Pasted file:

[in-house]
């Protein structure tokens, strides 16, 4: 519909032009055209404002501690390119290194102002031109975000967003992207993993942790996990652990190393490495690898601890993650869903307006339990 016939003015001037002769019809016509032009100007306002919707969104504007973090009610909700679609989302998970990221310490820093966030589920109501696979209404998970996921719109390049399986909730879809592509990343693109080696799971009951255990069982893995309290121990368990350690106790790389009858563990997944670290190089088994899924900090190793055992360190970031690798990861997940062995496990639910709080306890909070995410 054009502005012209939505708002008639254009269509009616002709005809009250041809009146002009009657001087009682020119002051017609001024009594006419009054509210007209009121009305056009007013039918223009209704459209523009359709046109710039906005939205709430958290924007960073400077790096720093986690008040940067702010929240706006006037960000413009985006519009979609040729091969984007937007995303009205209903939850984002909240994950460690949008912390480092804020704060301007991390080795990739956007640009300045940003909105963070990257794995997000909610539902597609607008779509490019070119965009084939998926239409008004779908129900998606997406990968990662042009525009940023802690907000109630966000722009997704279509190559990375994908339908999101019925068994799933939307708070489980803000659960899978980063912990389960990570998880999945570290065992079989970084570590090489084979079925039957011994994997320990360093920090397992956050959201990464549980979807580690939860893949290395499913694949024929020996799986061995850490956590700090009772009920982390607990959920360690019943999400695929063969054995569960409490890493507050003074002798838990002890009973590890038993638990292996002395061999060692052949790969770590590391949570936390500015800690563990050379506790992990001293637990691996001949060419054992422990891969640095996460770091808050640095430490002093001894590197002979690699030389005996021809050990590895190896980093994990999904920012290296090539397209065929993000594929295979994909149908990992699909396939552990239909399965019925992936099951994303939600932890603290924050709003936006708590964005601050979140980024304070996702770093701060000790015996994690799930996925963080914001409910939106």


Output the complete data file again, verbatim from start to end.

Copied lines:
[in-house]
């Protein structure tokens, strides 16, 4: 519909032009055209404002501690390119290194102002031109975000967003992207993993942790996990652990190393490495690898601890993650869903307006339990 016939003015001037002769019809016509032009100007306002919707969104504007973090009610909700679609989302998970990221310490820093966030589920109501696979209404998970996921719109390049399986909730879809592509990343693109080696799971009951255990069982893995309290121990368990350690106790790389009858563990997944670290190089088994899924900090190793055992360190970031690798990861997940062995496990639910709080306890909070995410 054009502005012209939505708002008639254009269509009616002709005809009250041809009146002009009657001087009682020119002051017609001024009594006419009054509210007209009121009305056009007013039918223009209704459209523009359709046109710039906005939205709430958290924007960073400077790096720093986690008040940067702010929240706006006037960000413009985006519009979609040729091969984007937007995303009205209903939850984002909240994950460690949008912390480092804020704060301007991390080795990739956007640009300045940003909105963070990257794995997000909610539902597609607008779509490019070119965009084939998926239409008004779908129900998606997406990968990662042009525009940023802690907000109630966000722009997704279509190559990375994908339908999101019925068994799933939307708070489980803000659960899978980063912990389960990570998880999945570290065992079989970084570590090489084979079925039957011994994997320990360093920090397992956050959201990464549980979807580690939860893949290395499913694949024929020996799986061995850490956590700090009772009920982390607990959920360690019943999400695929063969054995569960409490890493507050003074002798838990002890009973590890038993638990292996002395061999060692052949790969770590590391949570936390500015800690563990050379506790992990001293637990691996001949060419054992422990891969640095996460770091808050640095430490002093001894590197002979690699030389005996021809050990590895190896980093994990999904920012290296090539397209065929993000594929295979994909149908990992699909396939552990239909399965019925992936099951994303939600932890603290924050709003936006708590964005601050979140980024304070996702770093701060000790015996994690799930996925963080914001409910939106």